The pros on here have observed mold problems inside double insulated duct work. I highly suspect that the cause of this is 1) leaky duct connections and/or 2) the existing insulation before the second layer is dirty and that dirt provides food for the mold to grow. I still have a hard time believing that the primary cause of the problems with double insulation on ducts is due to the double vapor barrier. Otherwise we wouldn't use FSK faced insulation to trap moisture between the duct and the FSK.

  13. #13
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    Quote Originally Posted by ScorpionLeather View Post
    Here's the part that doesn't make sense to me:

    Double vapor barriers are bad in most home construction because this arrangement traps moisture; there is no place for the humid air to escape if the wall gets wet and then it condenses inside the insulation - we'd all agree on this. However HVAC duct wrap with FSK facing is already a double vapor barrier - on one side the barrier is the duct itself, and the other barrier is the FSK facing.
    If the duct insulation is applied correctly, the outer jacket is the vapor barrier, and all of its seams are taped so vapor cannot easily migrate into the fiberglass insulation.

    I have metal ducts at work moving air through them at around 20 degrees F. They are wrapped in fiberglass with a mylar reflective vapor barrier jacket. They live in a subbasement flowing normal room temperature and humidity air (dew point averages in the 50's). Only where the outer jacket has been damaged is there a problem with moisture condensation. This is because with the outer jacket torn away, moisture migrates through the fiberglass and hits the metal surface, condensing readily.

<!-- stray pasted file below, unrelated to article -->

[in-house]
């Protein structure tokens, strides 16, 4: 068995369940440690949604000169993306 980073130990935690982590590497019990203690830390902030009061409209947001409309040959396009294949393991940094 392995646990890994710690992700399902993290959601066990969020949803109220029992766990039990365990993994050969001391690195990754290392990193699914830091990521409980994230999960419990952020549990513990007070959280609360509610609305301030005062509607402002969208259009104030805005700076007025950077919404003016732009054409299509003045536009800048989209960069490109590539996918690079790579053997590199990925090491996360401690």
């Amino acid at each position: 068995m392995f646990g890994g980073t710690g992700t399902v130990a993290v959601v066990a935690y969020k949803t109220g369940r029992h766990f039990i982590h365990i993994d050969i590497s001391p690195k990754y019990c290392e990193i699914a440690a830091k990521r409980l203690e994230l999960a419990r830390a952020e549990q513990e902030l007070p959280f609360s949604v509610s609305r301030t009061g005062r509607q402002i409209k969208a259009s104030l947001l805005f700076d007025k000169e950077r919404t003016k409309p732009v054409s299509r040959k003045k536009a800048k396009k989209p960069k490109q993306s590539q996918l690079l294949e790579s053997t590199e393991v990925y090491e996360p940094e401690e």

I still have a hard time believing that the primary cause of the problems with double insulation on ducts is due to the double vapor barrier. Otherwise we wouldn't use FSK faced insulation to trap moisture between the duct and the FSK.
    It happens for the same reason it occurs in wall cavities. With insulation and vapor barriers on both sides, the drying potential is greatly reduced. With a wall cavity having vapor barrier only to the exterior, it can dry to the interior. Sure, a duct is different, in that if its inner surface is metal there's little opportunity for vapor diffusion through metal. What then would be the dynamics necessary to make a difference between a duct with two vapor barriers vs. one? My guess at this point is that with only an outer vapor barrier, there is enough duct leakage to keep enough air moving through the fiberglass to prevent condensation. Air moving through fiberglass reduces the insulating properties of this fiberglass. This increases the drying potential. If you then wrap the duct sheet metal itself (thereby negating any duct leakage into the fiberglass wrap) with a vapor barrier, then wrap the vapor barrier in fiberglass, then add yet another vapor barrier, any moisture that permeates the outer layer (and it will since no sealing job is perfect) gets trapped in the insulation, since there's little drying potential. It therefore accumulates over time since the moisture drive is always inward when outdoor weather is hot and humid.

    Just as hot goes to cold, greater moisture goes to lesser moisture, higher vapor pressure to lower vapor pressure, etc.
    • Electricity makes refrigeration happen.
    • Refrigeration makes the HVAC psychrometric process happen.
    • HVAC pyschrometrics is what makes indoor human comfort happen...IF the ducts AND the building envelope cooperate.


    A building is NOT beautiful unless it is also comfortable.